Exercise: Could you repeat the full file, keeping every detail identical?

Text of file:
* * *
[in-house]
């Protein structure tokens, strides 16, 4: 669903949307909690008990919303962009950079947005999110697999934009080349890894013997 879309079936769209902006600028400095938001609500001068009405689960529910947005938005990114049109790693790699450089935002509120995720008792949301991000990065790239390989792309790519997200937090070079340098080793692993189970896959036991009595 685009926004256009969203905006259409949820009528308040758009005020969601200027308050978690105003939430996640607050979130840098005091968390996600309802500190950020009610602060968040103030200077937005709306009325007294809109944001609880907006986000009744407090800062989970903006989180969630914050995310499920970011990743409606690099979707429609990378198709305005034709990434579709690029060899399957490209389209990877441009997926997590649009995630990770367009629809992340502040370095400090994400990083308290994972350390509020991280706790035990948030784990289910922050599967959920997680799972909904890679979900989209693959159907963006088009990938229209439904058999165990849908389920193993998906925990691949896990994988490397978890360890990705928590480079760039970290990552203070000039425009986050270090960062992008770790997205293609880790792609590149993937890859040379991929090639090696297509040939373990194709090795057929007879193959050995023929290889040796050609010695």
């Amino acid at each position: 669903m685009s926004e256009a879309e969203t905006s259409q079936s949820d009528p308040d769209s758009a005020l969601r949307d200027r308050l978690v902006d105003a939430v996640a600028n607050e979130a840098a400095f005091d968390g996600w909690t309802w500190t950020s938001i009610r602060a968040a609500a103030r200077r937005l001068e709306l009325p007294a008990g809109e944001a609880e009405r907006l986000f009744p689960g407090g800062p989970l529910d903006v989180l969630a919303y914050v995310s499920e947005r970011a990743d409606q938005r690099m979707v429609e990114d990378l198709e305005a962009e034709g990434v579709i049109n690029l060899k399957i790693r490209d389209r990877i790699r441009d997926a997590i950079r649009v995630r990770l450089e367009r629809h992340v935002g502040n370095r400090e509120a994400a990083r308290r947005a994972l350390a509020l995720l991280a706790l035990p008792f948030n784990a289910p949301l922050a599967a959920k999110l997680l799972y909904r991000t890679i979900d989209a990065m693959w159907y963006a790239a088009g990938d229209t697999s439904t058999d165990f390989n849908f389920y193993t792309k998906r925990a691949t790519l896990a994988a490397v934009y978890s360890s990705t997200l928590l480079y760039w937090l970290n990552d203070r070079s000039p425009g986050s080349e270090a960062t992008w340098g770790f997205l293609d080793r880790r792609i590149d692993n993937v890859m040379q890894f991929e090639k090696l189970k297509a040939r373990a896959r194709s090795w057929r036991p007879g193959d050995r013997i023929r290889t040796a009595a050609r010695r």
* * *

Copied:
[in-house]
């Protein structure tokens, strides 16, 4: 669903949307909690008990919303962009950079947005999110697999934009080349890894013997 879309079936769209902006600028400095938001609500001068009405689960529910947005938005990114049109790693790699450089935002509120995720008792949301991000990065790239390989792309790519997200937090070079340098080793692993189970896959036991009595 685009926004256009969203905006259409949820009528308040758009005020969601200027308050978690105003939430996640607050979130840098005091968390996600309802500190950020009610602060968040103030200077937005709306009325007294809109944001609880907006986000009744407090800062989970903006989180969630914050995310499920970011990743409606690099979707429609990378198709305005034709990434579709690029060899399957490209389209990877441009997926997590649009995630990770367009629809992340502040370095400090994400990083308290994972350390509020991280706790035990948030784990289910922050599967959920997680799972909904890679979900989209693959159907963006088009990938229209439904058999165990849908389920193993998906925990691949896990994988490397978890360890990705928590480079760039970290990552203070000039425009986050270090960062992008770790997205293609880790792609590149993937890859040379991929090639090696297509040939373990194709090795057929007879193959050995023929290889040796050609010695």
């Amino acid at each position: 669903m685009s926004e256009a879309e969203t905006s259409q079936s949820d009528p308040d769209s758009a005020l969601r949307d200027r308050l978690v902006d105003a939430v996640a600028n607050e979130a840098a400095f005091d968390g996600w909690t309802w500190t950020s938001i009610r602060a968040a609500a103030r200077r937005l001068e709306l009325p007294a008990g809109e944001a609880e009405r907006l986000f009744p689960g407090g800062p989970l529910d903006v989180l969630a919303y914050v995310s499920e947005r970011a990743d409606q938005r690099m979707v429609e990114d990378l198709e305005a962009e034709g990434v579709i049109n690029l060899k399957i790693r490209d389209r990877i790699r441009d997926a997590i950079r649009v995630r990770l450089e367009r629809h992340v935002g502040n370095r400090e509120a994400a990083r308290r947005a994972l350390a509020l995720l991280a706790l035990p008792f948030n784990a289910p949301l922050a599967a959920k999110l997680l799972y909904r991000t890679i979900d989209a990065m693959w159907y963006a790239a088009g990938d229209t697999s439904t058999d165990f390989n849908f389920y193993t792309k998906r925990a691949t790519l896990a994988a490397v934009y978890s360890s990705t997200l928590l480079y760039w937090l970290n990552d203070r070079s000039p425009g986050s080349e270090a960062t992008w340098g770790f997205l293609d080793r880790r792609i590149d692993n993937v890859m040379q890894f991929e090639k090696l189970k297509a040939r373990a896959r194709s090795w057929r036991p007879g193959d050995r013997i023929r290889t040796a009595a050609r010695r």